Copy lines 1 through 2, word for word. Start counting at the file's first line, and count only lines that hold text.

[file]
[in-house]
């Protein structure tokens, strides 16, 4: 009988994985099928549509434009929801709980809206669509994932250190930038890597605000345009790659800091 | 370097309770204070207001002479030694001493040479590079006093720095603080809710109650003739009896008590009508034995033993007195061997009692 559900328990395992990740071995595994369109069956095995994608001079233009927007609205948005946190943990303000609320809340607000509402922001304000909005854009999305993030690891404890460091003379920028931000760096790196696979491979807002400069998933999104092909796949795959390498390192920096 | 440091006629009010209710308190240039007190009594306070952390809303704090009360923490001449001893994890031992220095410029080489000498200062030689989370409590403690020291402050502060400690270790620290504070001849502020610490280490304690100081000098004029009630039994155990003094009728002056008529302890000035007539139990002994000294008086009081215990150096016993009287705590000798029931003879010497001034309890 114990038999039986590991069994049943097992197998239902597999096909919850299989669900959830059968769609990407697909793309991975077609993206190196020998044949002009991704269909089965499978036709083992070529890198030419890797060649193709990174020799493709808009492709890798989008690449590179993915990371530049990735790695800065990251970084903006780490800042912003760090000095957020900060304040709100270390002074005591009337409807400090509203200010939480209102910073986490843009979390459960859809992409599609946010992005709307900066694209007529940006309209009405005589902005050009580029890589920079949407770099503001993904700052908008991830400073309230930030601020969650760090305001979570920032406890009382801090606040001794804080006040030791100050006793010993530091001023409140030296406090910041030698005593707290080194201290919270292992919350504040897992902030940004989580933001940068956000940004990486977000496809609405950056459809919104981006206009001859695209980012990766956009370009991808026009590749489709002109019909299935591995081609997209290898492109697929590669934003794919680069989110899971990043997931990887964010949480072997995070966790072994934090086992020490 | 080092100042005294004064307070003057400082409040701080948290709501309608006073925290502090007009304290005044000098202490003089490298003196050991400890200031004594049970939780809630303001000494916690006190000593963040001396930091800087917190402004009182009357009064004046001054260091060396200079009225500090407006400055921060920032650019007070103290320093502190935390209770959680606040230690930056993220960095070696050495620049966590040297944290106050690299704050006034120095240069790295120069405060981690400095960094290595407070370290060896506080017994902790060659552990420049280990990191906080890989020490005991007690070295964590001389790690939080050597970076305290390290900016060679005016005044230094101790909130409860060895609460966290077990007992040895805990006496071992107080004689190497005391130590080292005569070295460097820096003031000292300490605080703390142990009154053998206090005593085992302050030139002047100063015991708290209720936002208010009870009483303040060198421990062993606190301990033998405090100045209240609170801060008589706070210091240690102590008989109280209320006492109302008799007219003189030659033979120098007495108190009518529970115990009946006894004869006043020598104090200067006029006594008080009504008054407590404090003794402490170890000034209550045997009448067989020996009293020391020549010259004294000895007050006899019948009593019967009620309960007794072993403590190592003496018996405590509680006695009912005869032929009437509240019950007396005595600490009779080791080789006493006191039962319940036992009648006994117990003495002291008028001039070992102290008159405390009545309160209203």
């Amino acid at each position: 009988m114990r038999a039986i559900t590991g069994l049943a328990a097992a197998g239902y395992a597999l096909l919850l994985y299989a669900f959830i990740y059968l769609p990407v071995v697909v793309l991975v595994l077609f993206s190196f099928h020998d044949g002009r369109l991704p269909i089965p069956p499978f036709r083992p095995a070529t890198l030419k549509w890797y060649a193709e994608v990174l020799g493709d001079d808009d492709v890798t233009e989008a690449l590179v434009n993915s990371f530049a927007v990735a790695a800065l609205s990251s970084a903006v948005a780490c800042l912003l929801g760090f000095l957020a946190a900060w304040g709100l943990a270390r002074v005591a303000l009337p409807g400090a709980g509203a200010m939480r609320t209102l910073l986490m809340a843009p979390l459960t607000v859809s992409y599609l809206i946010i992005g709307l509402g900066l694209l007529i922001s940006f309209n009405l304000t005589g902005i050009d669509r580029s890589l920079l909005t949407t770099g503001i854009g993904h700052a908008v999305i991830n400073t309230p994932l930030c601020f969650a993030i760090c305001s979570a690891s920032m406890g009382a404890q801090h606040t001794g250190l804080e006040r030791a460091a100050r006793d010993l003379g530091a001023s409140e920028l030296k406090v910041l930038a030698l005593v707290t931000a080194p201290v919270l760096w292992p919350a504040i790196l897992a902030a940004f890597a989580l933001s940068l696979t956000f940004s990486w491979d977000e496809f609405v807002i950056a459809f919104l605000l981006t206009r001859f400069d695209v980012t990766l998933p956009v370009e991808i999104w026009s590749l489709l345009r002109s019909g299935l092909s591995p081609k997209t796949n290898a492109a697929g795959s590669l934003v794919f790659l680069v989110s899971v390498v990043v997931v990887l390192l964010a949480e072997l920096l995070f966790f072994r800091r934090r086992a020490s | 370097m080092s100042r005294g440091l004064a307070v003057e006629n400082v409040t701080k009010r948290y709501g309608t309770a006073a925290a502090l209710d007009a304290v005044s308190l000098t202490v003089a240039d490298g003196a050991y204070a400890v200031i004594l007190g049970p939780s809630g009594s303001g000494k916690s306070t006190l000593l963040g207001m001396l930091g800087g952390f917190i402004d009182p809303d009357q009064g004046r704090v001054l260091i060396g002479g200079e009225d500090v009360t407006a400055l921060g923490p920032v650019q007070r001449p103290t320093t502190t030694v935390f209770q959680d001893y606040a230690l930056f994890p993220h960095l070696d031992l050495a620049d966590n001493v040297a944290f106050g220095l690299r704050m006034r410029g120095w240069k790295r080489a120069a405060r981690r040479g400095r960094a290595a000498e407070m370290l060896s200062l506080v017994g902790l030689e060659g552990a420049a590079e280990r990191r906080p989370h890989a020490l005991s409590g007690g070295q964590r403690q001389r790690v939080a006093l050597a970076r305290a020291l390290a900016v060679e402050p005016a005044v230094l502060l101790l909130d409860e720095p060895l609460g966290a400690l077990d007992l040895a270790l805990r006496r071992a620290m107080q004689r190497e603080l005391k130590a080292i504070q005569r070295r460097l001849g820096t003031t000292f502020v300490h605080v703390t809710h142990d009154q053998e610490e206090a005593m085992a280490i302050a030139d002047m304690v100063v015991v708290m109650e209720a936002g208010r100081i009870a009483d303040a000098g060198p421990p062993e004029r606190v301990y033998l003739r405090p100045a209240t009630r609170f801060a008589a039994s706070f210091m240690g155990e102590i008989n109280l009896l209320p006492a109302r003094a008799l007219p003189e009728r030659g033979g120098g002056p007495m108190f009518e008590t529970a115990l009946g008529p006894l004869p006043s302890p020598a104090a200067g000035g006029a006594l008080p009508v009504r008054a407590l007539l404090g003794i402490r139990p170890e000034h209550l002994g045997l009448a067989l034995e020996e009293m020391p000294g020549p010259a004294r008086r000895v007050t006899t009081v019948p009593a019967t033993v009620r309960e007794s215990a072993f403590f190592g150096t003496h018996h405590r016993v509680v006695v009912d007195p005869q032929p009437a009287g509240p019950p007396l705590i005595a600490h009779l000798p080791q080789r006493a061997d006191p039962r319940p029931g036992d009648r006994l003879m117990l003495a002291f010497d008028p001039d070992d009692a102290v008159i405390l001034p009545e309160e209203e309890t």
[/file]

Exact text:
[in-house]
């Protein structure tokens, strides 16, 4: 009988994985099928549509434009929801709980809206669509994932250190930038890597605000345009790659800091 | 370097309770204070207001002479030694001493040479590079006093720095603080809710109650003739009896008590009508034995033993007195061997009692 559900328990395992990740071995595994369109069956095995994608001079233009927007609205948005946190943990303000609320809340607000509402922001304000909005854009999305993030690891404890460091003379920028931000760096790196696979491979807002400069998933999104092909796949795959390498390192920096 | 440091006629009010209710308190240039007190009594306070952390809303704090009360923490001449001893994890031992220095410029080489000498200062030689989370409590403690020291402050502060400690270790620290504070001849502020610490280490304690100081000098004029009630039994155990003094009728002056008529302890000035007539139990002994000294008086009081215990150096016993009287705590000798029931003879010497001034309890 114990038999039986590991069994049943097992197998239902597999096909919850299989669900959830059968769609990407697909793309991975077609993206190196020998044949002009991704269909089965499978036709083992070529890198030419890797060649193709990174020799493709808009492709890798989008690449590179993915990371530049990735790695800065990251970084903006780490800042912003760090000095957020900060304040709100270390002074005591009337409807400090509203200010939480209102910073986490843009979390459960859809992409599609946010992005709307900066694209007529940006309209009405005589902005050009580029890589920079949407770099503001993904700052908008991830400073309230930030601020969650760090305001979570920032406890009382801090606040001794804080006040030791100050006793010993530091001023409140030296406090910041030698005593707290080194201290919270292992919350504040897992902030940004989580933001940068956000940004990486977000496809609405950056459809919104981006206009001859695209980012990766956009370009991808026009590749489709002109019909299935591995081609997209290898492109697929590669934003794919680069989110899971990043997931990887964010949480072997995070966790072994934090086992020490 | 080092100042005294004064307070003057400082409040701080948290709501309608006073925290502090007009304290005044000098202490003089490298003196050991400890200031004594049970939780809630303001000494916690006190000593963040001396930091800087917190402004009182009357009064004046001054260091060396200079009225500090407006400055921060920032650019007070103290320093502190935390209770959680606040230690930056993220960095070696050495620049966590040297944290106050690299704050006034120095240069790295120069405060981690400095960094290595407070370290060896506080017994902790060659552990420049280990990191906080890989020490005991007690070295964590001389790690939080050597970076305290390290900016060679005016005044230094101790909130409860060895609460966290077990007992040895805990006496071992107080004689190497005391130590080292005569070295460097820096003031000292300490605080703390142990009154053998206090005593085992302050030139002047100063015991708290209720936002208010009870009483303040060198421990062993606190301990033998405090100045209240609170801060008589706070210091240690102590008989109280209320006492109302008799007219003189030659033979120098007495108190009518529970115990009946006894004869006043020598104090200067006029006594008080009504008054407590404090003794402490170890000034209550045997009448067989020996009293020391020549010259004294000895007050006899019948009593019967009620309960007794072993403590190592003496018996405590509680006695009912005869032929009437509240019950007396005595600490009779080791080789006493006191039962319940036992009648006994117990003495002291008028001039070992102290008159405390009545309160209203």